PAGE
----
Cleveland Should Require Rentals To Be Safe From Lead Paint, Coalition Says

A house with chipping paint on the exterior
Lead paint in older homes is a major source of poisoning in Cleveland. [ideastream file image]
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Cleveland’s coalition to prevent lead poisoning says the city should require landlords to protect tenants from lead paint.

The Lead Safe Cleveland Coalition, which the city announced in January, plans to submit its recommendations to City Council on Wednesday.

Under the proposal, the city would mandate that rental owners obtain certificates showing they’ve minimized kids’ exposure to chipped or peeling paint. The rules would apply to properties built before 1978, the year lead paint was banned in the U.S.

“The core of the recommendations from the Lead Safe Cleveland Coalition are really on primary prevention,” said coalition member Mark McDermott from housing nonprofit Enterprise Community Partners. “That is, having housing that’s lead safe and that keeps kids from having lead poisoning.”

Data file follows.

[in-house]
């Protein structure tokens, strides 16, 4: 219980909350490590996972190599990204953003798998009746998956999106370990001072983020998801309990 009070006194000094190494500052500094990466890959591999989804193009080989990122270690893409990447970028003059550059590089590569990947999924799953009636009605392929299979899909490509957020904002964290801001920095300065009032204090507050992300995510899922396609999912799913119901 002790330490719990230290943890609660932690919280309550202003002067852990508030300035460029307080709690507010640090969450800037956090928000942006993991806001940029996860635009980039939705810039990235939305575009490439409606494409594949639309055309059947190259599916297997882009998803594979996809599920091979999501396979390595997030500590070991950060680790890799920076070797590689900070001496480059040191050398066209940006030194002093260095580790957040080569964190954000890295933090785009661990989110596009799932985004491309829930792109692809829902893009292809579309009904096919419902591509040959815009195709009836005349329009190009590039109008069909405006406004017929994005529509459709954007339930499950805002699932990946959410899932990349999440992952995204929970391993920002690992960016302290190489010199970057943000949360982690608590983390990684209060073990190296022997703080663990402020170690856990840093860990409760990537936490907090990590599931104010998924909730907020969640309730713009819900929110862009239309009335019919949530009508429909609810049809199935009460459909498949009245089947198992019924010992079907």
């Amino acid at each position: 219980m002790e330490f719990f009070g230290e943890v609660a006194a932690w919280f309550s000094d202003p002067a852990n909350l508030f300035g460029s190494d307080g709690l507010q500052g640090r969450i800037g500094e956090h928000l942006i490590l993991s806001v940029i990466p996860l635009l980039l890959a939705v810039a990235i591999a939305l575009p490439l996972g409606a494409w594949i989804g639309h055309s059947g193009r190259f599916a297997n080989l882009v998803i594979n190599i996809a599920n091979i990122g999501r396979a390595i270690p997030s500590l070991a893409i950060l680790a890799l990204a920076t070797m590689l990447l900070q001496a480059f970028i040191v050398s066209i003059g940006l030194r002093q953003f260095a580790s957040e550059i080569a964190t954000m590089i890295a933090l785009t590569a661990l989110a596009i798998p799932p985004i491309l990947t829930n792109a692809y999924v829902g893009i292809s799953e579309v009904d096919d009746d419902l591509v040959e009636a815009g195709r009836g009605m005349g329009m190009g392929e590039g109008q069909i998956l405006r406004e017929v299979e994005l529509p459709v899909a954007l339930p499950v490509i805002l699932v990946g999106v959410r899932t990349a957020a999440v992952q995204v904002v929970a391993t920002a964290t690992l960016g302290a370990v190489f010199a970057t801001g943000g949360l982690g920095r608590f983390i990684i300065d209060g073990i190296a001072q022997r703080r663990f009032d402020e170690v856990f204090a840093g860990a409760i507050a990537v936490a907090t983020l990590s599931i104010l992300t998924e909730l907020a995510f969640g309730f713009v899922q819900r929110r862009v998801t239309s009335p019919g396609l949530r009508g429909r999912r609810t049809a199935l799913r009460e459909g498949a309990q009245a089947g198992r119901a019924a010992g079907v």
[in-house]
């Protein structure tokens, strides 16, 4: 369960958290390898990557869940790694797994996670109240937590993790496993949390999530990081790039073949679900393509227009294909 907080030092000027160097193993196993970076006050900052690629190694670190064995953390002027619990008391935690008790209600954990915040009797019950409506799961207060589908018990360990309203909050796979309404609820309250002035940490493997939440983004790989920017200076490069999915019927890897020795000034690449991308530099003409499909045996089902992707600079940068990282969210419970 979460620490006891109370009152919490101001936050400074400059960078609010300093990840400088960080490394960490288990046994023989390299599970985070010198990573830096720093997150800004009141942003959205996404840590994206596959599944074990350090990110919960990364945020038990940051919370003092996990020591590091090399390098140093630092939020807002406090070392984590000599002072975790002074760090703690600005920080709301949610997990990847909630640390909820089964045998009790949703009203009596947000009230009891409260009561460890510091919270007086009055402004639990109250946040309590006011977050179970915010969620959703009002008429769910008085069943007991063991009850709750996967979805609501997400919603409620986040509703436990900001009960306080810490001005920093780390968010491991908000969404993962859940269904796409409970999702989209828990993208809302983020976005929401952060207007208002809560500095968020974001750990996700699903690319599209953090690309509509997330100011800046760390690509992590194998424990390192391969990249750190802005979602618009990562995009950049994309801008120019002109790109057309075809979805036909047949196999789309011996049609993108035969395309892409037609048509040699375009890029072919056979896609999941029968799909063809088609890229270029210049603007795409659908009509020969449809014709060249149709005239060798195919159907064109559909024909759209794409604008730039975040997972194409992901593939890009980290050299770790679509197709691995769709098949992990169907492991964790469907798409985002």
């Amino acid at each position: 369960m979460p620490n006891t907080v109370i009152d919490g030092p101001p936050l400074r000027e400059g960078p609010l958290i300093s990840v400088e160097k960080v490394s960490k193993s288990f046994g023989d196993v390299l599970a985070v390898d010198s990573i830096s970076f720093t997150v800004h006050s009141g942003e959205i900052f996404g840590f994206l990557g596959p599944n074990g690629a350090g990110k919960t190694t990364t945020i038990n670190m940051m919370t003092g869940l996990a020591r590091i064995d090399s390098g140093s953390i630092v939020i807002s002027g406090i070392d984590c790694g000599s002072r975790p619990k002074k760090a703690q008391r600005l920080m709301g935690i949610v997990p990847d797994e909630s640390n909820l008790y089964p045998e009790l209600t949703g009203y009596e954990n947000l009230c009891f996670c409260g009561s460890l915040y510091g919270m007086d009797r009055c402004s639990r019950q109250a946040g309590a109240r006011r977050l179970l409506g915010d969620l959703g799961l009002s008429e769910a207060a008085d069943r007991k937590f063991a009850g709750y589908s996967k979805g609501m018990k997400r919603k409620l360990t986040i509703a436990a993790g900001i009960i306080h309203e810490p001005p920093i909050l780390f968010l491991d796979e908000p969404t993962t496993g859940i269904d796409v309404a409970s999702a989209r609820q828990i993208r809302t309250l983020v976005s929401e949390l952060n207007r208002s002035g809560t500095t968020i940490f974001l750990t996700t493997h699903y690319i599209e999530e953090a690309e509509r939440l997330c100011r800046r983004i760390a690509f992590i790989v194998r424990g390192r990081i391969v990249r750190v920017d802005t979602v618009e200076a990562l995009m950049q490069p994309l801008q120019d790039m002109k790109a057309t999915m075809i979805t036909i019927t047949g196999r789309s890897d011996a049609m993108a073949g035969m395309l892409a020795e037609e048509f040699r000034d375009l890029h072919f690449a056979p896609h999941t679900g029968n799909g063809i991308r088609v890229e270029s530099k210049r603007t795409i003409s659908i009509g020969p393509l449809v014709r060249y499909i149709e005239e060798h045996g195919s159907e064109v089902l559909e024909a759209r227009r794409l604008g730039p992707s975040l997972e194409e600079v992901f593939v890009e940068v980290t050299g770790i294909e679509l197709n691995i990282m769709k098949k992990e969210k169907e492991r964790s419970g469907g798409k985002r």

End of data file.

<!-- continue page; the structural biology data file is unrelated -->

While the city would run the certificate program, private inspectors would check properties for hazards, he said.

“The inspections themselves, along the way we’re recommending, would be carried out by certified, third-party inspectors, not by the city,” he said.

Failure to comply would be a civil, not a criminal penalty. The city would roll the program out in phases over three years. The proposal also calls for a fund to help landlords pay for remediation.

The coalition also recommends hiring a lead-safe auditor to monitor the certificate program and a lead-safe ombudsperson to investigate complaints.

Council would have to introduce and pass legislation for the program to become reality.

Read the proposals below. Mobile users can view here.

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